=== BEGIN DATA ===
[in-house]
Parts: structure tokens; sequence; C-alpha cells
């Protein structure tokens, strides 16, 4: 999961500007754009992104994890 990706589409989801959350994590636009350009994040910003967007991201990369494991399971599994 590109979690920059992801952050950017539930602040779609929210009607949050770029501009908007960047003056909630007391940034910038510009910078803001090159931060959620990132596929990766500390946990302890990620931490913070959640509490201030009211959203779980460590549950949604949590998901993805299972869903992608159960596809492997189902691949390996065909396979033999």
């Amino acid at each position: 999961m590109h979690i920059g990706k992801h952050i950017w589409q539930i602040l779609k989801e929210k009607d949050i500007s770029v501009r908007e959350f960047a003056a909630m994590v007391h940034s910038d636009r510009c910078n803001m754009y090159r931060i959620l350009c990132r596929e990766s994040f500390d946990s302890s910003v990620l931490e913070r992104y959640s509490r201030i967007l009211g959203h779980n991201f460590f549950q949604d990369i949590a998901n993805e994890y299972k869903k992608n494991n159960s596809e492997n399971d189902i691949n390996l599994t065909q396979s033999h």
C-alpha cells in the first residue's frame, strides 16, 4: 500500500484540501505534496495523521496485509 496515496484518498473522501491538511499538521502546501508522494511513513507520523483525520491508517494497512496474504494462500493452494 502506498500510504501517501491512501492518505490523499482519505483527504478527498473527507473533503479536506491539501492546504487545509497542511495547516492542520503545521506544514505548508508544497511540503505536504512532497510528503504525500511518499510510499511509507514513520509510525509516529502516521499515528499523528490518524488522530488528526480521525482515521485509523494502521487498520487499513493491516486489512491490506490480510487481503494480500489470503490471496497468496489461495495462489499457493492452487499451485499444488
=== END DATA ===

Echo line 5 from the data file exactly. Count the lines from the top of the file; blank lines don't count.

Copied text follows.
C-alpha cells in the first residue's frame, strides 16, 4: 500500500484540501505534496495523521496485509 496515496484518498473522501491538511499538521502546501508522494511513513507520523483525520491508517494497512496474504494462500493452494 502506498500510504501517501491512501492518505490523499482519505483527504478527498473527507473533503479536506491539501492546504487545509497542511495547516492542520503545521506544514505548508508544497511540503505536504512532497510528503504525500511518499510510499511509507514513520509510525509516529502516521499515528499523528490518524488522530488528526480521525482515521485509523494502521487498520487499513493491516486489512491490506490480510487481503494480500489470503490471496497468496489461495495462489499457493492452487499451485499444488